The next time you're about to post a scathing review of a business on a site like Yelp or Angie's List, you might want to think twice.
This week, a housing contractor named Christopher Dietz sued a former customer for $750,000 in defamation charges for what she wrote in a review on Yelp.
Jane Perez wrote that there was damage to her home and that jewelry was missing after she'd had work done from Dietz's company, Dietz Development LLC.
On Thursday, a judge took the unusual step of ordering Perez to take down parts of those reviews.
While this isn't the first lawsuit of this type, Santa Clara University law professor Eric Goldman tells NPR's Rachel Martin that these cases are, so far, uncommon, because online reviews are still such a new area.
"We're still developing the rules about how to deal with consumer reviews," Goldman says. He also says often the economics of litigation don't support lawsuits for a single, negative review.
The reality, Goldman says, is that it is extremely unlikely that a single review costs a business anything.
"My perspective is that any individual review is not credible, but the aggregate affect of the reviews ... tend to paint a pretty accurate picture," he says.
A Harvard study in 2011 showed that a one-star increase on Yelp leads to a 5 to 9 percent increase in revenue. That potential revenue bump gives businesses all the more reason to fiercely protect their online reputation.
The lawsuit itself, Goldman says, is a reminder that even though we have the freedom to voice our opinions on the Internet, we also own those words and can be held responsible for them.
"Most people don't realize that they're betting their house ... every time they put their opinions out into the public discourse," he says. "When people realize that, it becomes incredibly inhibiting."
That appears to be the danger here: Why risk posting a negative review if a business can sue you for it?
It's important to note, however, that Perez was sued for specific portions of her review that Dietz considered defamatory, libelous and untrue. In other words, a negative review that's true is, in theory, safe.
So, the next time you fire up your Yelp account after a dinner out, just make sure it really was the worst maple-glazed salmon you'd ever had and that fly in your drink was real.
RACHEL MARTIN, HOST:
The next time you're about to post a scathing review of some business online, you may want to think twice. Last week, a housing contractor named Christopher Dietz sued a former customer for $750,000 in defamation charges for what the customer had written in an online review. On the website Yelp, Jane Perez wrote that Dietz had stolen jewelry from her and damaged her home. And on Thursday, a judge took the unusual step of ordering her to take down parts of those reviews. Eric Goldman is with us. He's a law professor at Santa Clara University. He's here to tell us more about these kinds of cases. Professor Goldman, welcome to the show.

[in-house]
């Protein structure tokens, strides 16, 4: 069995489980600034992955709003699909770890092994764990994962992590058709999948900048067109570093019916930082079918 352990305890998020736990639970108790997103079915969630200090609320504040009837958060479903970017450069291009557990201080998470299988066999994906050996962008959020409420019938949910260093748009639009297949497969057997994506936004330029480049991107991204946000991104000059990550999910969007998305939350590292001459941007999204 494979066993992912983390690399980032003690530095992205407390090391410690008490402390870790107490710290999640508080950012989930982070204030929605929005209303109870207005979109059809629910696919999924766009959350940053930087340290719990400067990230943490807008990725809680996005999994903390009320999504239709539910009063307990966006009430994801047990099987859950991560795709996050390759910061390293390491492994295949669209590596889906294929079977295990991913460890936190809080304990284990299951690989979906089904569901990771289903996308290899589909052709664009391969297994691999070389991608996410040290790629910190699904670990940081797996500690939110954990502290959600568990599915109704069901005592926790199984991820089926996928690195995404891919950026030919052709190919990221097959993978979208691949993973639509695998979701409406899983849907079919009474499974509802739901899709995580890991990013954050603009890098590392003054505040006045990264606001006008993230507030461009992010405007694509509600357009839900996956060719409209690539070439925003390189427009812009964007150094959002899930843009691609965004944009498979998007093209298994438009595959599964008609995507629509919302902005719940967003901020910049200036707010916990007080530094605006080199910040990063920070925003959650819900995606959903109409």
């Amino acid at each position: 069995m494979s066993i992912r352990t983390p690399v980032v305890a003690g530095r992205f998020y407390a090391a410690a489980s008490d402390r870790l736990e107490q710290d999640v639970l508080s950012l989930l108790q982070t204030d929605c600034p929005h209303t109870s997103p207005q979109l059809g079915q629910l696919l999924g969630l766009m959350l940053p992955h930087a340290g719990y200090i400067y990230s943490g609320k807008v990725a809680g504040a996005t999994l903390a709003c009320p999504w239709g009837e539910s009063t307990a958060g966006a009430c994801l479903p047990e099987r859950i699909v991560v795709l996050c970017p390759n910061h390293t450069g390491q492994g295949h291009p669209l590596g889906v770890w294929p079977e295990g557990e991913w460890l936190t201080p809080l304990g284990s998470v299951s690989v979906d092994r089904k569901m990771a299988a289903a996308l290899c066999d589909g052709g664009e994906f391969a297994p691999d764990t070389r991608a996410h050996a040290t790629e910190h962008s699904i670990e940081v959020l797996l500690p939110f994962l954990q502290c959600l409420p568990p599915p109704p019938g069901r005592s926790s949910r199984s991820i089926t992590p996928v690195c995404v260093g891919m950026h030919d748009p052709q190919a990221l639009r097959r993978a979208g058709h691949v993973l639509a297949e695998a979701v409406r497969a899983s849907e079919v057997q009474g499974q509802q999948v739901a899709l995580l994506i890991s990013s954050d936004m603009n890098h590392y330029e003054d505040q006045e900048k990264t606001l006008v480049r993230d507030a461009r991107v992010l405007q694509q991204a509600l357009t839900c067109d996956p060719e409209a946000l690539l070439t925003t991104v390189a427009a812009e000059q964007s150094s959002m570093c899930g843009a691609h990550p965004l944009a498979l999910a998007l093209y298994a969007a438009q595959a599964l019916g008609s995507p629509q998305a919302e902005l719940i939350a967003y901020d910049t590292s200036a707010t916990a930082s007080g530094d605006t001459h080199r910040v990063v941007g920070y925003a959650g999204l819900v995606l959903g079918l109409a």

ERIC GOLDMAN: Thank you. Glad to be here.
MARTIN: So, are these cases very common or is this kind of a new area of law that's emerging?
GOLDMAN: Well, overall, we don't see a lot of lawsuits over consumer reviews of businesses. There's two reasons why. Consumer reviews are a relatively recent phenomenon. So, we're still developing the rules about how to deal with consumer reviews. The second is that in most cases, the economics don't support litigating. It doesn't sense for the business and it doesn't make sense for the reviewer. So, most of the time, the parties simply don't want to spend the money to fight in court.
MARTIN: The plaintiff in this case in Virginia has alleged that the damaging reviews have cost him $300,000 worth of business revenue. Can that be possible? I mean, it has been shown that an extra half-star on Yelp can bring in a lot of business. But can one negative review really cause that much damage?
GOLDMAN: It's extremely unlikely that a single individual review costs a business anything. My perspective is that any individual review is not credible, but the aggregate effect of the reviews, when you add them all up, tends to paint a pretty accurate picture. So, anything could be possible but I'm incredibly skeptical that the review has caused so many consumers to take their businesses elsewhere.
MARTIN: Do you suspect that the fact that this woman has been ordered to take some of her posting, is this likely to have some kind of chilling effect on reviews?
GOLDMAN: The order to remove the reviews isn't likely to have a chilling effect, but the lawsuit itself is quite a chilling development for reviewers. And the article quotes her as saying that she had no idea she could be sued for her words. And I think most people don't realize that they're betting their house. Whatever assets they have, they're putting on the line every time they put their opinions out into the public discourse. And when people realize that, it becomes incredibly inhibiting. And so the lawsuit itself is a good reminder to people that they own their words. We put a lot at stake when we share those words with the public.
MARTIN: That's Eric Goldman, a law professor at Santa Clara University. Professor Goldman, thanks so much for talking with us.
GOLDMAN: It's a pleasure.
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MARTIN: This is NPR News. Transcript provided by NPR, Copyright National Public Radio.